Hilar Clamping Vs Nonclamping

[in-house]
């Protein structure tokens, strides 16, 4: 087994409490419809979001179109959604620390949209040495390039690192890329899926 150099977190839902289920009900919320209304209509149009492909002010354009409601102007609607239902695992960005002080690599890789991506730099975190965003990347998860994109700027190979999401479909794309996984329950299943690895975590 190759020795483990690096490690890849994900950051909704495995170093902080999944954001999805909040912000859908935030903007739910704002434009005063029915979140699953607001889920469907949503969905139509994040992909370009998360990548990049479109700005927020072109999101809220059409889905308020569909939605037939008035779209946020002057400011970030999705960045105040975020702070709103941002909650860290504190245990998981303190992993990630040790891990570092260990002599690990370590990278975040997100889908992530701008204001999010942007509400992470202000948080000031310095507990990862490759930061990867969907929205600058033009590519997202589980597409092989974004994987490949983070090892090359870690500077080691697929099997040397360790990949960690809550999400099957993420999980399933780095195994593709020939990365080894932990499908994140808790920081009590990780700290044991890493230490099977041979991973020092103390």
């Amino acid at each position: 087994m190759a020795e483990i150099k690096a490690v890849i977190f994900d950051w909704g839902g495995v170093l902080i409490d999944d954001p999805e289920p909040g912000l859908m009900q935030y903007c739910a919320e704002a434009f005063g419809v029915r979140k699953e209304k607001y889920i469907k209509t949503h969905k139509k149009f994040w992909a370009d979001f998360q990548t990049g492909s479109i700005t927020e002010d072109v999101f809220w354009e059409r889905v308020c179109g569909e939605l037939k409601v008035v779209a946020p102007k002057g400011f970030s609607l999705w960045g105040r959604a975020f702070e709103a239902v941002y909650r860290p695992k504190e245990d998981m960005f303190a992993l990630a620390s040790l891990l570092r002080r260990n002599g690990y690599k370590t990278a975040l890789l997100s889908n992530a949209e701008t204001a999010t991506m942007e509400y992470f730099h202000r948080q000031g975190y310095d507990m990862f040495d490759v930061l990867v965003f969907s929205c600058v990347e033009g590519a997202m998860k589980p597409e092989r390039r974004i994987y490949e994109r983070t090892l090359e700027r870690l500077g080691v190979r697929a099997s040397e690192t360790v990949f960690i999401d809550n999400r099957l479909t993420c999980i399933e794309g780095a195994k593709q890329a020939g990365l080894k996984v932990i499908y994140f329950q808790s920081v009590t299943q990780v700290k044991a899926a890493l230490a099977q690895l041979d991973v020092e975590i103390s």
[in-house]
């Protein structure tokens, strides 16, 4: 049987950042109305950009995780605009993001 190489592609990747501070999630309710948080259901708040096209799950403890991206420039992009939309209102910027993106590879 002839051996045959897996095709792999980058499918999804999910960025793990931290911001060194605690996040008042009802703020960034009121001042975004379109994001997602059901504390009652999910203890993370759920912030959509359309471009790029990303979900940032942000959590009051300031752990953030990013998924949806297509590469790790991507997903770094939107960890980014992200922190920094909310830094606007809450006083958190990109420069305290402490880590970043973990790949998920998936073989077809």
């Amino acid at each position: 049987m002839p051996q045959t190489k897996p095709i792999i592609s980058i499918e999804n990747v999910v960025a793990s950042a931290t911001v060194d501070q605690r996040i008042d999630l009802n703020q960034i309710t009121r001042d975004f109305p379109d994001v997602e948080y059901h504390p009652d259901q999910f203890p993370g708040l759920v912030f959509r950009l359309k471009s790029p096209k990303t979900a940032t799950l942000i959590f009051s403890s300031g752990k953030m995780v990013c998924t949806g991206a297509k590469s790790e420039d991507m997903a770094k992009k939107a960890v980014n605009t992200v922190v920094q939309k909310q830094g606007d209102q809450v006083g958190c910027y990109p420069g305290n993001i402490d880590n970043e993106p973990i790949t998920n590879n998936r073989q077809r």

Guilloneau et al. (119) compared 12 patients undergoing laparoscopic partial nephrec-tomy with renal hilar clamping versus 16 patients undergoing laparoscopic partial nephrectomy without hilar control. The non-clamping group experienced significantly greater blood loss (708 vs. 270 mL; p = 0.014) and longer operative time (3 vs. 2 hours; p = 0.004) compared to laparoscopic partial nephrectomy with hilar clamping. Postoperative serum creatinine levels were not significantly different (1.3 vs. 1.45 mg/dL, respectively; p = 0.08) between groups. In another study, Kane et al. (120) compared 15 patients undergoing laparoscopic partial nephrectomy with arterial occlusion with 12 patients undergoing laparoscopic partial nephrectomy without arterial occlusion. A nonsignificant 10% postoperative increase of serum creatinine from preoper-ative baseline levels was observed in each group. Postoperative renal failure did not develop in any patient, and hemodialysis was not required. In nine patients, postoperative technetium-99 mercaptoacetyl triglycine renal scan revealed near equal split (49% vs. 51%) of postoperative renal function reflecting minimal impact of mean warm ischemia time of 43 minutes (range, 25-65). The authors concluded that temporary artery occlusion had no measurable negative effect on renal function.

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